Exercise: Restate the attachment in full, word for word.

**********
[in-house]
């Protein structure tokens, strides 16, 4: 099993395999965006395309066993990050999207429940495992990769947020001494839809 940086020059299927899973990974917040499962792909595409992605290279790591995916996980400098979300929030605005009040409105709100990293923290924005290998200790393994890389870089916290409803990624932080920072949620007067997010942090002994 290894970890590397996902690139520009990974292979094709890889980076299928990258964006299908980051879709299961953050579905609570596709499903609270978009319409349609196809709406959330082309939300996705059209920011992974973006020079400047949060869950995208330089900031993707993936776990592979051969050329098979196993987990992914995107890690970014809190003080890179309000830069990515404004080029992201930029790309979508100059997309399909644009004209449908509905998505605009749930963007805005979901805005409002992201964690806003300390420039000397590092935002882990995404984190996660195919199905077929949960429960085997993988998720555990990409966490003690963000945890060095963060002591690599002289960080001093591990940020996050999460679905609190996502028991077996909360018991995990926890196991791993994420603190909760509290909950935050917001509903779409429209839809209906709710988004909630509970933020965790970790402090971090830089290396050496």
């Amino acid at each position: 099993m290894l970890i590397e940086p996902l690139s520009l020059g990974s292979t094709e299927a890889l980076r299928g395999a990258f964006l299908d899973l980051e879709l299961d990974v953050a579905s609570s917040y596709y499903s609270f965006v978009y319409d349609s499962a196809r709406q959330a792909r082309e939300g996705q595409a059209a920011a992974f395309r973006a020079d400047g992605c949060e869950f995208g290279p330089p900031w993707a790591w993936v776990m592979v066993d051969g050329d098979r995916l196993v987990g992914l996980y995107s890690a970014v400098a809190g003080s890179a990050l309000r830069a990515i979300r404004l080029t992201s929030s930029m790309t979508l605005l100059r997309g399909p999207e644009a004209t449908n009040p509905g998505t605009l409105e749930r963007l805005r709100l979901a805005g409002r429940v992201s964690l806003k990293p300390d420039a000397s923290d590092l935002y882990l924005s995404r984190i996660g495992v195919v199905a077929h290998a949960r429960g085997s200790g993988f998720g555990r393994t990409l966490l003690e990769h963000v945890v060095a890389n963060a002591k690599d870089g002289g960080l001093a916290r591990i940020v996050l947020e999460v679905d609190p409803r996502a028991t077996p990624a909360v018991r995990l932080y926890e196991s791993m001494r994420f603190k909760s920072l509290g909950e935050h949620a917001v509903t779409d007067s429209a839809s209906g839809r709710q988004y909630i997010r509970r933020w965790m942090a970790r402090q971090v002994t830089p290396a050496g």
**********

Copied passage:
[in-house]
């Protein structure tokens, strides 16, 4: 099993395999965006395309066993990050999207429940495992990769947020001494839809 940086020059299927899973990974917040499962792909595409992605290279790591995916996980400098979300929030605005009040409105709100990293923290924005290998200790393994890389870089916290409803990624932080920072949620007067997010942090002994 290894970890590397996902690139520009990974292979094709890889980076299928990258964006299908980051879709299961953050579905609570596709499903609270978009319409349609196809709406959330082309939300996705059209920011992974973006020079400047949060869950995208330089900031993707993936776990592979051969050329098979196993987990992914995107890690970014809190003080890179309000830069990515404004080029992201930029790309979508100059997309399909644009004209449908509905998505605009749930963007805005979901805005409002992201964690806003300390420039000397590092935002882990995404984190996660195919199905077929949960429960085997993988998720555990990409966490003690963000945890060095963060002591690599002289960080001093591990940020996050999460679905609190996502028991077996909360018991995990926890196991791993994420603190909760509290909950935050917001509903779409429209839809209906709710988004909630509970933020965790970790402090971090830089290396050496």
């Amino acid at each position: 099993m290894l970890i590397e940086p996902l690139s520009l020059g990974s292979t094709e299927a890889l980076r299928g395999a990258f964006l299908d899973l980051e879709l299961d990974v953050a579905s609570s917040y596709y499903s609270f965006v978009y319409d349609s499962a196809r709406q959330a792909r082309e939300g996705q595409a059209a920011a992974f395309r973006a020079d400047g992605c949060e869950f995208g290279p330089p900031w993707a790591w993936v776990m592979v066993d051969g050329d098979r995916l196993v987990g992914l996980y995107s890690a970014v400098a809190g003080s890179a990050l309000r830069a990515i979300r404004l080029t992201s929030s930029m790309t979508l605005l100059r997309g399909p999207e644009a004209t449908n009040p509905g998505t605009l409105e749930r963007l805005r709100l979901a805005g409002r429940v992201s964690l806003k990293p300390d420039a000397s923290d590092l935002y882990l924005s995404r984190i996660g495992v195919v199905a077929h290998a949960r429960g085997s200790g993988f998720g555990r393994t990409l966490l003690e990769h963000v945890v060095a890389n963060a002591k690599d870089g002289g960080l001093a916290r591990i940020v996050l947020e999460v679905d609190p409803r996502a028991t077996p990624a909360v018991r995990l932080y926890e196991s791993m001494r994420f603190k909760s920072l509290g909950e935050h949620a917001v509903t779409d007067s429209a839809s209906g839809r709710q988004y909630i997010r509970r933020w965790m942090a970790r402090q971090v002994t830089p290396a050496g």